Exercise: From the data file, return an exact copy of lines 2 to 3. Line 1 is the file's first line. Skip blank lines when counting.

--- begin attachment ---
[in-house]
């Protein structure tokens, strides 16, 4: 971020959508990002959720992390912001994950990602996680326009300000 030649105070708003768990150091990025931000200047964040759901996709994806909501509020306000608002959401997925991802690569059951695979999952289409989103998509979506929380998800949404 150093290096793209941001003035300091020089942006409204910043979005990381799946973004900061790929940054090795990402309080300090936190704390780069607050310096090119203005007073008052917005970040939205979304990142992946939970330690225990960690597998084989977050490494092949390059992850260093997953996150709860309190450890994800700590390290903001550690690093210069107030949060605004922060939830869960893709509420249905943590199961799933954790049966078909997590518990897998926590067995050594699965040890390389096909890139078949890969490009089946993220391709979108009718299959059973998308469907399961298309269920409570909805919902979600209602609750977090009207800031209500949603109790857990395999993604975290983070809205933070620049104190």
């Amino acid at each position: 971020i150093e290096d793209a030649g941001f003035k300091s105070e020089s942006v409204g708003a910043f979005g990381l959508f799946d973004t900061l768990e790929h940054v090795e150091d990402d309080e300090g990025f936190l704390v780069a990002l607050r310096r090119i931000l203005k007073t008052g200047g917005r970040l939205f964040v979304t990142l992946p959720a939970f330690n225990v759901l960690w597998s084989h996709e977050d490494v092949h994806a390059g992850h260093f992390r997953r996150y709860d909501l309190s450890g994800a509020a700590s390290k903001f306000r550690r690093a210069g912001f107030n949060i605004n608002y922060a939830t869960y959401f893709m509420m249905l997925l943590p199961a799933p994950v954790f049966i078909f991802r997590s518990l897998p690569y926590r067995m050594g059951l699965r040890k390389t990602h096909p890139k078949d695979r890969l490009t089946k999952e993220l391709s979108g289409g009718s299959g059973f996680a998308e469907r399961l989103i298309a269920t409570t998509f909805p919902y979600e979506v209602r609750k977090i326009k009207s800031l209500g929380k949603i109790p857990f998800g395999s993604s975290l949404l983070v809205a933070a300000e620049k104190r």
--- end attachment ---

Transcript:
């Protein structure tokens, strides 16, 4: 971020959508990002959720992390912001994950990602996680326009300000 030649105070708003768990150091990025931000200047964040759901996709994806909501509020306000608002959401997925991802690569059951695979999952289409989103998509979506929380998800949404 150093290096793209941001003035300091020089942006409204910043979005990381799946973004900061790929940054090795990402309080300090936190704390780069607050310096090119203005007073008052917005970040939205979304990142992946939970330690225990960690597998084989977050490494092949390059992850260093997953996150709860309190450890994800700590390290903001550690690093210069107030949060605004922060939830869960893709509420249905943590199961799933954790049966078909997590518990897998926590067995050594699965040890390389096909890139078949890969490009089946993220391709979108009718299959059973998308469907399961298309269920409570909805919902979600209602609750977090009207800031209500949603109790857990395999993604975290983070809205933070620049104190």
């Amino acid at each position: 971020i150093e290096d793209a030649g941001f003035k300091s105070e020089s942006v409204g708003a910043f979005g990381l959508f799946d973004t900061l768990e790929h940054v090795e150091d990402d309080e300090g990025f936190l704390v780069a990002l607050r310096r090119i931000l203005k007073t008052g200047g917005r970040l939205f964040v979304t990142l992946p959720a939970f330690n225990v759901l960690w597998s084989h996709e977050d490494v092949h994806a390059g992850h260093f992390r997953r996150y709860d909501l309190s450890g994800a509020a700590s390290k903001f306000r550690r690093a210069g912001f107030n949060i605004n608002y922060a939830t869960y959401f893709m509420m249905l997925l943590p199961a799933p994950v954790f049966i078909f991802r997590s518990l897998p690569y926590r067995m050594g059951l699965r040890k390389t990602h096909p890139k078949d695979r890969l490009t089946k999952e993220l391709s979108g289409g009718s299959g059973f996680a998308e469907r399961l989103i298309a269920t409570t998509f909805p919902y979600e979506v209602r609750k977090i326009k009207s800031l209500g929380k949603i109790p857990f998800g395999s993604s975290l949404l983070v809205a933070a300000e620049k104190r």